Tsunokuniya and its Uchikura （storehouse）
Mint bureau, Iron Wholesaler, and Sake Brewery in the Edo period,
Tsunokuniya’s Uchikura was built in 1814 （Bunka 11） exactly when Houkoku Yamada was studying at the home-school under Shouin Marukawa.
Inside the Uchikura are displayed a Shinto alter, that has the width of 2.7 m, with seven different Gods, a gargoyle （roof-ornament） of sake brewery, a letter from Houkoku Yamada, and other household items. Townhouses
Matsuba, former Japanese restaurant
Matsuba was most popular from 1870 to 1955 （the Meiji-era to Shouwa 30）. It was built in 1893 （Meiji 26）; part of four terraced houses owned by Tsunokuni-ya. Two of the four houses were later renovated towards early 1900’s （the end of Meiji） to provide a luxurious restaurant where fashionable people gathered and enjoyed the music of traditional love songs, ballads, popular songs, etc. The alley in front of the restaurant named Shamisen Yokochou, formerly Tanuki Kouji, brings us back even now to the mysterious atmosphere, as though we could be hearing the sounds of wooden clogs worn by Geisha and wealthy gentlemen.
Niimi Gotenmachi Center
Gotenmachi Center is a facility supporting the local community since 1994 （Heisei 6）. Previously this was Motofuku Sake Brewery. The outside style of the building was modelled on a merchant’s warehouse in the Edo era. The facility exhibits materials relating to Seki Family, and is also equipped with seminar rooms. Historical Sites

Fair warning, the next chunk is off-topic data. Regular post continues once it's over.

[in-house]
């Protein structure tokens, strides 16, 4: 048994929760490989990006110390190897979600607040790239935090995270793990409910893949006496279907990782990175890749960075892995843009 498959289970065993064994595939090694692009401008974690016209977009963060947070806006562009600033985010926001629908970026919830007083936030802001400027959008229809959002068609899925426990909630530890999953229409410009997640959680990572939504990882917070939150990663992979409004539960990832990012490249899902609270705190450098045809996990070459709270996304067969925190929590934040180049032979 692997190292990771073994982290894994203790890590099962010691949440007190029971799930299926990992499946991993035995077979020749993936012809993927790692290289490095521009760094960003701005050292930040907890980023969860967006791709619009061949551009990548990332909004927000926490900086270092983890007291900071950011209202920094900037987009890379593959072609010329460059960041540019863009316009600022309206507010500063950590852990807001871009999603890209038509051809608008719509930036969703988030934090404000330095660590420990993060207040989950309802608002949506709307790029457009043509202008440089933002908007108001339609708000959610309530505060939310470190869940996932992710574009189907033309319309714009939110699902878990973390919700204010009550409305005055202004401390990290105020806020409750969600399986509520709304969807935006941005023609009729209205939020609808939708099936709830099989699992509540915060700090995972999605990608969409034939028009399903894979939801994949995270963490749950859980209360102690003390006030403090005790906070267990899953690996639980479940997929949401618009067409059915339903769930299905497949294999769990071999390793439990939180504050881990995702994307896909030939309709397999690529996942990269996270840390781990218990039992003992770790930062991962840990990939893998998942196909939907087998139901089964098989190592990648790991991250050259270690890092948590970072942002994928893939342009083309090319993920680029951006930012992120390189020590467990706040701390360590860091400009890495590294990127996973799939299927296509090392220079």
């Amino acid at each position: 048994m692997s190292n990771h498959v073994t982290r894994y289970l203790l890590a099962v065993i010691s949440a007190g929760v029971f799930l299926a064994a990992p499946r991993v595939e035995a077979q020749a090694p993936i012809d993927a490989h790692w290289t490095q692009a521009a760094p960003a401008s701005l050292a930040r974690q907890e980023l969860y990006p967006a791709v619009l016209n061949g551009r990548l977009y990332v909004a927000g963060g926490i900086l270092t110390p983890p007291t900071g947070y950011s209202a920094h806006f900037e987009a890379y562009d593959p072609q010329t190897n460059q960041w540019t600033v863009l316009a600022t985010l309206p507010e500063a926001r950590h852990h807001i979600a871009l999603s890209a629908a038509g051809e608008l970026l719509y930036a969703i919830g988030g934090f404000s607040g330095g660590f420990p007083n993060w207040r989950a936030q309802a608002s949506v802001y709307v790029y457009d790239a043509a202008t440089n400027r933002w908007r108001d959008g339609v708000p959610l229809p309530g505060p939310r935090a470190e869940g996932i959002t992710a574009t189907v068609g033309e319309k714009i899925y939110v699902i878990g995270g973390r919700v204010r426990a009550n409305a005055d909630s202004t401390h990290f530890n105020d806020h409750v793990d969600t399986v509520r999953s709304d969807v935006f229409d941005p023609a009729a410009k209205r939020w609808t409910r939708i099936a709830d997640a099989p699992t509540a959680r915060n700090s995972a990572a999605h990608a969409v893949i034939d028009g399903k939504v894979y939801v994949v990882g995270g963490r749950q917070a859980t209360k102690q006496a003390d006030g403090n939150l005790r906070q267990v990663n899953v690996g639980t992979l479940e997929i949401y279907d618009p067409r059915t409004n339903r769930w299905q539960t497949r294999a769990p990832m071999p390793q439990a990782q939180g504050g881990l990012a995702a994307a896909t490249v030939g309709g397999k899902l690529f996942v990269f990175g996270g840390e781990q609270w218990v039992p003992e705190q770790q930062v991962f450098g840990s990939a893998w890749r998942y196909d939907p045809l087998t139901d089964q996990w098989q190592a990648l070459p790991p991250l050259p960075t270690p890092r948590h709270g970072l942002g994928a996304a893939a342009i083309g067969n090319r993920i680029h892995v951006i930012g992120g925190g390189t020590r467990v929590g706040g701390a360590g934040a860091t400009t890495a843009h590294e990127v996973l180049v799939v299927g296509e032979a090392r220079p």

Jufuku-Matsubara（a.k.a. Matsubara Street）
A lord of Seki named this street Jufuku-Matsubara. Jufuku was derived from Jufuku-in, the posthumous Buddhist name of Nagamasa Seki （han founder）. The street name, Matsubara, is still used though the withered 200 years old pine trees, matsu, were cut down in 1940 （Shouwa 15）. The tenth lord, Hironao, wrote the “Jufuku Matsubara Document” that is preserved as a treasure at Seirai-ji Temple
Oike family was one of the major merchants who obtained great wealth in the vicinity of Naka-machi which played a central role for commercial development in Niimi. The family’s house was built around 1900 （at the late Meiji-era）, the family owned and operated a department store dealing with a variety of goods including KIMONO fabric. Currently, the residence is on loan to Niimi city and is used as community facility.
Former Osaka-ya Ryokan,
Japanese-style hotel, Annex
Osaka-ya was operating hotel business from 1870 to 1955 （the Meiji period to Shouwa 30）, and this annex was built in around 1930’s （the early Shouwa）. Its alcove post, made of black persimmon wood, remains intact. This reminds us of the prosperity of their business at that time. In those days, guests from political and business circles stayed here. One of those frequent visitors was Ryogo Hashimoto, former Minister of health and welfare.
Katsumaru started their soy sauce business in 1889 （Meiji 22）. Their current shop building was influenced by the architectural styles of Taishou and Shouwa. The gallery exhibits art works as well as selling local products throughout a year. It is a modern yet nostalgic space where local people gather and relax themselves.